Using satellite imagery and survey information, Drs Lin Yan, Ben Belton and David Roy will analyse how the industry is driving land cover and land use change in aquaculture hot spots.
"Aquaculture contributes substantially to global food and nutrition security and is projected to expand further in response to demand from an increasingly populous, affluent and urbanising world. When implemented sustainably, aquaculture can contribute substantially to addressing the challenges of global food and nutrition security. Yet, for many years, poor practices have often led to significant environmental damage in areas where it is employed," Dr Yan, assistant professor with the Center for Global Change and Earth Observations (CGCEO) at MSU, told Diane Huhn at MSU Today.
"Approximately 80 percent of global aquaculture production is currently taking place in Asia. Yet, it's long been assumed that much of Asian aquaculture has been implemented on a small scale. However, the size and tenure of aquaculture farms have been poorly documented. The factors that drive and mediate aquaculture change have been understudied in the past, and there are few sources of publicly available data on the boundaries of aquaculture ponds", commented Dr Ben Belton, associate professor with the MSU Department of Agricultural, Food, and Resource Economics.
"This research is of great academic interest but also has practical implications for policies affecting land use and aquaculture in key global aquaculture hot spots," said Dr Roy, professor of geography and the interim director of the CGCEO.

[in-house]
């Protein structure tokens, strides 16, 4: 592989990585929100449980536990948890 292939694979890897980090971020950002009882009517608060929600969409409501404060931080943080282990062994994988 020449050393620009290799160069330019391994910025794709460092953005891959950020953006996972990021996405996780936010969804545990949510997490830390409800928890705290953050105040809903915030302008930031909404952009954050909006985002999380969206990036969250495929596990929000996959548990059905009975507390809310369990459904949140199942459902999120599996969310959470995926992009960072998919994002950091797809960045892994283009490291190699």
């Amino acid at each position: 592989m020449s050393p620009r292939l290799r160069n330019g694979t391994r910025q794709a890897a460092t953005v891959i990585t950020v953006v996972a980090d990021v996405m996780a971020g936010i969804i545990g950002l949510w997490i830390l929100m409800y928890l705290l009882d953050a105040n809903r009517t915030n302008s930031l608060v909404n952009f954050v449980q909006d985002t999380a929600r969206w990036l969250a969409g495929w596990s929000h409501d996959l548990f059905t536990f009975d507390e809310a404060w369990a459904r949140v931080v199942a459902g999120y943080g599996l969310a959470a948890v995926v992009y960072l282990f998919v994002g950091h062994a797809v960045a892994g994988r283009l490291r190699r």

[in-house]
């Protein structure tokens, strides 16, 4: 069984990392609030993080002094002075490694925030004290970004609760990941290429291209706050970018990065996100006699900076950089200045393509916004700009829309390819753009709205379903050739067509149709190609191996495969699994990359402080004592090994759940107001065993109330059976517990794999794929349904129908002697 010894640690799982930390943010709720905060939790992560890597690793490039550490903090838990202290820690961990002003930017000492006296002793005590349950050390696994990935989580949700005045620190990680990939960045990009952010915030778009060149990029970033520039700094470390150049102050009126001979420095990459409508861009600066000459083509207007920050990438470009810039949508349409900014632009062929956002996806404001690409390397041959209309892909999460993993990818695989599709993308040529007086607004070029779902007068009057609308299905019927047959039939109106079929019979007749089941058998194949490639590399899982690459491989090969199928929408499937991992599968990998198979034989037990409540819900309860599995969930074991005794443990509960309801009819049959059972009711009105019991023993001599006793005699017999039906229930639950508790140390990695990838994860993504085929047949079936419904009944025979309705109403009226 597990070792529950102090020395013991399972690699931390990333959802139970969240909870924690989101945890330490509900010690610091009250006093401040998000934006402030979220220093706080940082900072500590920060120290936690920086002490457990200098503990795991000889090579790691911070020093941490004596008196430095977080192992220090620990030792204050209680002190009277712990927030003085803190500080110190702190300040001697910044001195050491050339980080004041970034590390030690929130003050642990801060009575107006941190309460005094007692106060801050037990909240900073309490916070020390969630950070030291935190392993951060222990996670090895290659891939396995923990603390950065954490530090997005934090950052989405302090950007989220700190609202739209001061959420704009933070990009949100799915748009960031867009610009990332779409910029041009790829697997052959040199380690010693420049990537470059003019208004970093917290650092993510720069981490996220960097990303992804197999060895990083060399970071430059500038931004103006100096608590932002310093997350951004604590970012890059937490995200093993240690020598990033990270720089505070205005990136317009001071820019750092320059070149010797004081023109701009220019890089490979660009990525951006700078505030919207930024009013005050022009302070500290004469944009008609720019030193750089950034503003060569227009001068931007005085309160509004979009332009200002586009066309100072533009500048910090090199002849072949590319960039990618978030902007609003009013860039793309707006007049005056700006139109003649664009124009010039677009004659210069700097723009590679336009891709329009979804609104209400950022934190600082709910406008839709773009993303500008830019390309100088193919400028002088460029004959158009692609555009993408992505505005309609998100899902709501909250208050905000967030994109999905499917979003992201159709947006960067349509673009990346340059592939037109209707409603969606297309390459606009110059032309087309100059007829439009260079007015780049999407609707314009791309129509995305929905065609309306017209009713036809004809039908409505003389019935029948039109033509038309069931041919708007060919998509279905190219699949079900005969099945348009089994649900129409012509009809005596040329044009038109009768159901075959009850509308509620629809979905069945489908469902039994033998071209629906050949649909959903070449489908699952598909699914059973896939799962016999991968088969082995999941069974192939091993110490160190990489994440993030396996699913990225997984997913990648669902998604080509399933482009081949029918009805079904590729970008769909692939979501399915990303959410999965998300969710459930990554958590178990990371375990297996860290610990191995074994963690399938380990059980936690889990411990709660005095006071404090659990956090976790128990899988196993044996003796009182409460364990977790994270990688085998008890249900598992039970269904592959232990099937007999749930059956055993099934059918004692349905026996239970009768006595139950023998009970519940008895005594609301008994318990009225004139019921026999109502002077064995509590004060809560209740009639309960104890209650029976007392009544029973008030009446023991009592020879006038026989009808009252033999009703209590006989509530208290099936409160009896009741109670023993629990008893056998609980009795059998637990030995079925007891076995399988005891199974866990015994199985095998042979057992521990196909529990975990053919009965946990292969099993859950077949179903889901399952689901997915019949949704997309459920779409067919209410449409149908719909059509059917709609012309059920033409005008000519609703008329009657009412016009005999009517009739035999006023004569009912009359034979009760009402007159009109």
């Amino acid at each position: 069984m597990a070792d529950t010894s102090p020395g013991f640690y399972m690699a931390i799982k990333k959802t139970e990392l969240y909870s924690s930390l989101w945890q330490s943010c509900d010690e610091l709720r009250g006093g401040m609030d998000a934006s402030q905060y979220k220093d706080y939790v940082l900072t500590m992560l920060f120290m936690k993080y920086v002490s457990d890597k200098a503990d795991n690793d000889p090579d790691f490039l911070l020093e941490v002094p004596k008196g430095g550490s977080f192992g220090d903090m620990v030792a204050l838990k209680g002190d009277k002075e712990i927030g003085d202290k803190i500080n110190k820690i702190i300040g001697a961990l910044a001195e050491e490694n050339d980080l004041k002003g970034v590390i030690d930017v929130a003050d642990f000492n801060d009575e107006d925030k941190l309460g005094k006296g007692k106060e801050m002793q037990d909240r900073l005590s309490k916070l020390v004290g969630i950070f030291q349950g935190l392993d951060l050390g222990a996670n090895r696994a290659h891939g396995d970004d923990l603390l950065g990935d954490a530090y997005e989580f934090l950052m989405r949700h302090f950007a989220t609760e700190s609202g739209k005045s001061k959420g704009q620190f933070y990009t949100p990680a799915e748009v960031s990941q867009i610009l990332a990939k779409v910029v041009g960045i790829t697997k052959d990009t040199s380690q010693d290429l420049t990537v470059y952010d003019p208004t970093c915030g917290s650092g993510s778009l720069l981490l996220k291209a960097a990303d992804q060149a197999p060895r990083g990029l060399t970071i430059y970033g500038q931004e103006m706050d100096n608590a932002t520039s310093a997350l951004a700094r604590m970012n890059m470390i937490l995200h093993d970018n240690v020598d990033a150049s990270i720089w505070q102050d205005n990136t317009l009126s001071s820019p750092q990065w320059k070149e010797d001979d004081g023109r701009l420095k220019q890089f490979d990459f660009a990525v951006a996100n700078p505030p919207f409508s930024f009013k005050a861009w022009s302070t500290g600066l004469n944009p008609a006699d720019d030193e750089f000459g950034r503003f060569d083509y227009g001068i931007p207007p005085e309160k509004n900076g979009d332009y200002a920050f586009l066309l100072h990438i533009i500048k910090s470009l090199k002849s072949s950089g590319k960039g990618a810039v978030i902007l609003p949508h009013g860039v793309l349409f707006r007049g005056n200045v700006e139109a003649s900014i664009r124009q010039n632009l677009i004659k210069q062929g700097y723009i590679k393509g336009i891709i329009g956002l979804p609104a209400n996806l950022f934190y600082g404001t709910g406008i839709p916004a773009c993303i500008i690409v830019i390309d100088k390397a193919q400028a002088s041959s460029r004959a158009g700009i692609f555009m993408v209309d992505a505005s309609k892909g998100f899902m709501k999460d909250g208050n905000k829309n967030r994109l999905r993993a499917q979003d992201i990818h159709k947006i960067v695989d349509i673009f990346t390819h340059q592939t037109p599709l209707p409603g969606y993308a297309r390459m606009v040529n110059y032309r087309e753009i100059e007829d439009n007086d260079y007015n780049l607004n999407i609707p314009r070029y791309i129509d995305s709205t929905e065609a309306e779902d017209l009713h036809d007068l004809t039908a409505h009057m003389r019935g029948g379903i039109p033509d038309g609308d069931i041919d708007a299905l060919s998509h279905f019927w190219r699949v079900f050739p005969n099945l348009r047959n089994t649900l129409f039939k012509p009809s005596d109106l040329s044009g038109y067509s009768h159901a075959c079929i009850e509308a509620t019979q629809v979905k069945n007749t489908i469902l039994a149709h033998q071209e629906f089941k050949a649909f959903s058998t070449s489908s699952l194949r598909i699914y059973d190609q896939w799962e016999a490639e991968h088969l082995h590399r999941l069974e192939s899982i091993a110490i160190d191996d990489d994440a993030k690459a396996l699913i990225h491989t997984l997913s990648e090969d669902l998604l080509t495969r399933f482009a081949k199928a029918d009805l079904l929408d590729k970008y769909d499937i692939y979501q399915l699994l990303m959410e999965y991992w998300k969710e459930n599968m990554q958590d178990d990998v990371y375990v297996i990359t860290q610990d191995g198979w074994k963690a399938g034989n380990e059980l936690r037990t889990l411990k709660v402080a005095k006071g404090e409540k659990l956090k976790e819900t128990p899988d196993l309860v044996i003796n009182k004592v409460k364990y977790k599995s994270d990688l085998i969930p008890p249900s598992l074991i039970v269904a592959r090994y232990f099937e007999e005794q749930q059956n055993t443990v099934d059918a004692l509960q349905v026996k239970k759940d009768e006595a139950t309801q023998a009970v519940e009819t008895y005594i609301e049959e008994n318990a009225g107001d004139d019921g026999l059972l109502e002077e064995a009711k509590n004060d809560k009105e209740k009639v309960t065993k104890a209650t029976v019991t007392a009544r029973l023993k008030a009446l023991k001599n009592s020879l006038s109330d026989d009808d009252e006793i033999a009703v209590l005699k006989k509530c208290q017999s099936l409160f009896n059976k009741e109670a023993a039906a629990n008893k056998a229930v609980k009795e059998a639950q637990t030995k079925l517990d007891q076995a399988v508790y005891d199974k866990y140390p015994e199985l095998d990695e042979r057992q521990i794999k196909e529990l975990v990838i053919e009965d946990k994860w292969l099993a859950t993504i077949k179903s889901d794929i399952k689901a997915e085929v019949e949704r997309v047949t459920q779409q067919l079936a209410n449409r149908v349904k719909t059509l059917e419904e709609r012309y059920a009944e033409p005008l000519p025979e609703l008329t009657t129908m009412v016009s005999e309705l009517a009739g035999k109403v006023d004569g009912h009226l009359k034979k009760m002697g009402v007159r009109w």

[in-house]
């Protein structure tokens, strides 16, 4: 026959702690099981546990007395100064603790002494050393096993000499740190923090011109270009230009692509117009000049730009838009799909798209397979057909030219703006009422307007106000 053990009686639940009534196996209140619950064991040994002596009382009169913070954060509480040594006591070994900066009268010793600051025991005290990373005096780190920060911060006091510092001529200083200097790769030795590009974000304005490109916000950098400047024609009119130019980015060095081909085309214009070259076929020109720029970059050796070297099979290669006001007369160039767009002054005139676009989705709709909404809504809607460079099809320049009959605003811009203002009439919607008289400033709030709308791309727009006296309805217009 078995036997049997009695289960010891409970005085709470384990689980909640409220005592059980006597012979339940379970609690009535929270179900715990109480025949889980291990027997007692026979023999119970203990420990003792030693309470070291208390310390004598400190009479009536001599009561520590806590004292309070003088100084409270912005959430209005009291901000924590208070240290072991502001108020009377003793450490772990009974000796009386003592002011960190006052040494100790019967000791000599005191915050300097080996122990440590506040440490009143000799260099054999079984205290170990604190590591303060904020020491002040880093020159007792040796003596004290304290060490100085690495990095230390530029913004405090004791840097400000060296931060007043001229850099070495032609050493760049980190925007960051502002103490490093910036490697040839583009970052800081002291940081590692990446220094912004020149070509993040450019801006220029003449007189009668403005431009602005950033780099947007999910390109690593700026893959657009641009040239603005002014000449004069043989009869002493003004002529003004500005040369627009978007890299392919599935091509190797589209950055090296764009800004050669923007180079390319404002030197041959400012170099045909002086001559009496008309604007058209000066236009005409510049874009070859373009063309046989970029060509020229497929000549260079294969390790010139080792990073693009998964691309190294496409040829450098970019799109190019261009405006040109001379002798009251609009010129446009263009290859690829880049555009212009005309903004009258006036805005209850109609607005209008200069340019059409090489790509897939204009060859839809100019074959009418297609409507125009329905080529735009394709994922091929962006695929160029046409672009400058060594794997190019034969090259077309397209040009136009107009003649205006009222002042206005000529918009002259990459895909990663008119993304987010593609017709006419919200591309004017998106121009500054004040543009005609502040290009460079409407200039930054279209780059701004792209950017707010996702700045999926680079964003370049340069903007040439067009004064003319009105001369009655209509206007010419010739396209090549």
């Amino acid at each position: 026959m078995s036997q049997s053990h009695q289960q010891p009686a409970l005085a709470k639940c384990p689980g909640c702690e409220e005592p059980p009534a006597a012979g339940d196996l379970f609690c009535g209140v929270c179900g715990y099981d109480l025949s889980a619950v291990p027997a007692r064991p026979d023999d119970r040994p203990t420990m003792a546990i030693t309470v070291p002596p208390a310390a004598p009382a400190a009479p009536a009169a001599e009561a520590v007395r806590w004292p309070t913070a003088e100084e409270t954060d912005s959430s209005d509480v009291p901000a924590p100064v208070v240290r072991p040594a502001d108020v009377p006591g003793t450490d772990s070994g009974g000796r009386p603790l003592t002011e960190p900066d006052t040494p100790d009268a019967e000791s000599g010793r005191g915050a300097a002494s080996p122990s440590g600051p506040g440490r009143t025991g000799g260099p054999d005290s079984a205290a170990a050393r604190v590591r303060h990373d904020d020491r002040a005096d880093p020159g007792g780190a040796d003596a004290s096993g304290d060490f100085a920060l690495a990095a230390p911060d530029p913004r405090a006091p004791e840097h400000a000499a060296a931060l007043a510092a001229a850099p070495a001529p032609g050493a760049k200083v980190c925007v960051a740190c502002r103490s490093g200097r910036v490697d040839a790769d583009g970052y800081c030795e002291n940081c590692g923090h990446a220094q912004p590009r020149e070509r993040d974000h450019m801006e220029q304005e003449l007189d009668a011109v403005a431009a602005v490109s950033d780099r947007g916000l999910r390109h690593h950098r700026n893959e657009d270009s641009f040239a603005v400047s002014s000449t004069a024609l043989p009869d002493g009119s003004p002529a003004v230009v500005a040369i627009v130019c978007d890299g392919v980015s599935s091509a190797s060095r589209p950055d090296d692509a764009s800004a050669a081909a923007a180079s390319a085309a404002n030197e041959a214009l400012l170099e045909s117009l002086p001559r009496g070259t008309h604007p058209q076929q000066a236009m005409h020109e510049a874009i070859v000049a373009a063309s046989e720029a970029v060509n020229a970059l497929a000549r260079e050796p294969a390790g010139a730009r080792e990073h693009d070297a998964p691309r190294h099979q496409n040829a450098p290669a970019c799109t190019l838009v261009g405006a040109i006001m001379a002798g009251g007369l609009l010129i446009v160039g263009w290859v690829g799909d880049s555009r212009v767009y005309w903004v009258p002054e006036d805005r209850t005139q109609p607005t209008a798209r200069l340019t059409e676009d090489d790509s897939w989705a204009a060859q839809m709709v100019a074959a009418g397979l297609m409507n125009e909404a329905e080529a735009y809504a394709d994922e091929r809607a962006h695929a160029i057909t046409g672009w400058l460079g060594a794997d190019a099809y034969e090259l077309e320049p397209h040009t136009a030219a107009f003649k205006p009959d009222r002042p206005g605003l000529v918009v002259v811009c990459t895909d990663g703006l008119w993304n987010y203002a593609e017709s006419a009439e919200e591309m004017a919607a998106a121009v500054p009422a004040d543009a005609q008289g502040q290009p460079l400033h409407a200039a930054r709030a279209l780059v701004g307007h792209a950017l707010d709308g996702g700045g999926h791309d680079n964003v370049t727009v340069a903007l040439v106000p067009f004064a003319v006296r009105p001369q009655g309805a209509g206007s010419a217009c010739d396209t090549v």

Work on the 3-year grant will commence in early 2023. Focal areas for the team will include the Ayeyarwady Delta in Myanmar, southwestern and northern parts of Bangladesh, the Central Plains around Bangkok in Thailand, and the Andhra Pradesh Province of India.
Dr Belton is a rural sociologist specializing in Asian aquaculture. Currently based in Malaysia, he has conducted aquacultural surveys across Asia. Combining the survey data with high-resolution satellite imagery, the team will work to characterise the use of aquaculture in these regions by type and scale and explore hypotheses to understand the drivers and constraints of aquacultural change.
"This work is an important part of the Center's mission to use the latest geospatial technologies to improve human and societal well-being while supporting global efforts to increase the use of sustainable aquaculture and lessen its potential negative impacts on the environment," said Dr Roy.